The value of relevant training is, like advertising expenditure, hard to directly quantify and therefore justify. Budgets are tight. Without a tangible benefit these days it is hard to get any funds allocated. But hard skills learning and development do produce quantifiable a large and direct benefits to the firm through efficiency, profitability and reduced risk. Let’s talk at a mutually convenient time and discuss how we can develop your learning culture. Click the link to select a convenient time.
- Compliance with mandatory legislation and industry regulators. Your regulator these days will require your staff complete a minimum number of hours of relevant training. This is important; particularly for an organisation’s survival and reputation! If compliant, the company will survive in this highly regulated environment. Ignore or skimp in this at your peril.
- A desire to improve performance, morale, explore human potential, attract, develop and retain talent, create a learning, questioning culture and drive innovation.
But merely completing compliance and Continuous Professional Development (CPD) training does not mean an organisation has a ‘learning culture’.
Your Learning Culture
So before we examine why a ‘learning culture’ is important, let’s be really clear on what we mean by ‘learning’. Learning is an active, participative process rather than a passive filling of vessels with information. There should be less emphasis on ‘teaching them’ than on supporting and facilitating the growth of people through their own processing of information into knowledge, values and skills.
- working through current and relevant case studies
- Developing the full potential of your staff (your human capital)
- Fostering an innovative and responsive environment
- Idea sharing to stimulate and develop best practice
- Learning events followed by ongoing coaching, to continually better performance
- Mentoring and developing talent; continuously, and with an eye on the future
- Developing successful discipline and habits via the process of learning and embedding. Repetition creates habit and then discipline “We are what we repeatedly do, excellence then is not an act, but a habit.” (Aristotle)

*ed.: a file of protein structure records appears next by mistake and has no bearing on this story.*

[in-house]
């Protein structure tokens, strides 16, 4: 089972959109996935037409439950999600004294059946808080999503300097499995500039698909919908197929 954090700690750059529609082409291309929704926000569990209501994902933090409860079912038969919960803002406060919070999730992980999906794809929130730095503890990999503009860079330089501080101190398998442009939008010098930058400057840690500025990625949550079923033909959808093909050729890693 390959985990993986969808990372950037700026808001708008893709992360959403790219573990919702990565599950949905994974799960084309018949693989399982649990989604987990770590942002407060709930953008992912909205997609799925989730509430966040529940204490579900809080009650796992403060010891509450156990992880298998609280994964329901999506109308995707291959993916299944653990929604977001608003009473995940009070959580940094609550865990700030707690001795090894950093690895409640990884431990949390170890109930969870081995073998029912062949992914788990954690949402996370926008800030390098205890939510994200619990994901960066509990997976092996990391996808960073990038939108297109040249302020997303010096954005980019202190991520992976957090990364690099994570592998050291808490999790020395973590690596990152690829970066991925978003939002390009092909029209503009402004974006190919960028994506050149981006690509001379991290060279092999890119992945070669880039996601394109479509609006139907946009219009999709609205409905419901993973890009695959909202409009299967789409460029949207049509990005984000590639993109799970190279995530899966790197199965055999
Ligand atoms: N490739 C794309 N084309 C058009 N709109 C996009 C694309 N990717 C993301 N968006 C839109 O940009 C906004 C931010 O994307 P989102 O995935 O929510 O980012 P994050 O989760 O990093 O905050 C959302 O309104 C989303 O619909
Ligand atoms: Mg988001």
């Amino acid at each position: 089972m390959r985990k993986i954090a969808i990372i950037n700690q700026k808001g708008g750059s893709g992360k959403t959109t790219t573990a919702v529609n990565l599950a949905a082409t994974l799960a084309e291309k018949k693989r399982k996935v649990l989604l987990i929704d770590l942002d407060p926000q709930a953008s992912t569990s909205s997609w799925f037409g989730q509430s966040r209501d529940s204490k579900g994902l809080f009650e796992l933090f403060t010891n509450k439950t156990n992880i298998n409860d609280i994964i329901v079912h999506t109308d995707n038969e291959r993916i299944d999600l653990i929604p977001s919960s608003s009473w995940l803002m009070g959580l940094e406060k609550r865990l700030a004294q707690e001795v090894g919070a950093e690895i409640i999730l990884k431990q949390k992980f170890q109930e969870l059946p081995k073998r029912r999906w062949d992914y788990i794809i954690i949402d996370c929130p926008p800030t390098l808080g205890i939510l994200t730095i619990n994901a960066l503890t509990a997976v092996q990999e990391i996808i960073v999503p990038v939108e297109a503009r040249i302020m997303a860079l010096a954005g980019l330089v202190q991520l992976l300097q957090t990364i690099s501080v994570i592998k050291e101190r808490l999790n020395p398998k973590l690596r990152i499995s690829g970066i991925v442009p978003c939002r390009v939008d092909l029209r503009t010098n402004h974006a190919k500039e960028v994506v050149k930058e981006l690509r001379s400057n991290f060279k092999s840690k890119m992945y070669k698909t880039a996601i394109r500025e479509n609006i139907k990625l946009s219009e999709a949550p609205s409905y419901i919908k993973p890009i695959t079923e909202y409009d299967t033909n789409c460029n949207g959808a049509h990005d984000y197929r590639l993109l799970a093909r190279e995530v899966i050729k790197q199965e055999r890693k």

- A mindset of ongoing learning; for practical reasons, and, getting pleasure from it.
In any organisation the ‘learning culture’ is crucial. It affects the performance of the organisation. Here are 10 reasons why:
- Developing morale and motivation – being valued is crucial to employee satisfaction. (Motivation is more important than pay to many employees)
- To aid staff retention and lower costs. People may or may not leave your company – but do you want loyal, yet low-morale, staff staying and only giving you some of their potential? If they stay you definitely want them to be motivated, competent and engaged. Firing on all cylinders. People now need to learn throughout their lives to remain employable. And, to meet your needs as valuable employees of your organisation
- Learning and development go hand in hand. Learning helps develop sound working practices aligned to organisational goals. The company pulls in the same direction
- Learning fosters understand and appreciation of other perspectives, by challenging rigid opinions and behaviours, thus helping avoid destructive silo mentalities
- Learning at a rate faster than change is critical. Ask yourself; ‘why have so many big organisations (such as HMV, Comet, Kodak have recently failed?’ The pace of change over last few years is astonishing and will probably only accelerate in the near future. Companies such as Apple and Google are flourishing. Is this by accident?
- Learning can increase productive capacity
- Learning can produce an ROI
- People, service and attitude are increasingly important to organisational success. These factors differentiate organisations in an age when products are increasingly similar / quickly copied
- If a company’s Board of Directors don’t have a learning culture they become irrelevant; stale, rotten.
- Learning and change are inextricably linked. A ‘learning culture’ helps:
- identify problems with products / services and resolve them quickly
- ‘out-innovate’, out-perform and out manouvre competitors
- focus in on your firm’s service quality
- rapid corporate growth and assists the leap frogging of competitors.
Does your firm have a Learning Culture?
So, does your firm have a ‘learning culture’? Whether your solution is an in-house and tailored course for your staff to enhance timing in your work process, or hard skills or relevant Continuous Professional Development, Trevor Neil and BETA Educators Limited wants to assist you. Let’s talk at a mutually convenient time and discuss how we can develop your learning culture. Click the link to select a convenient time.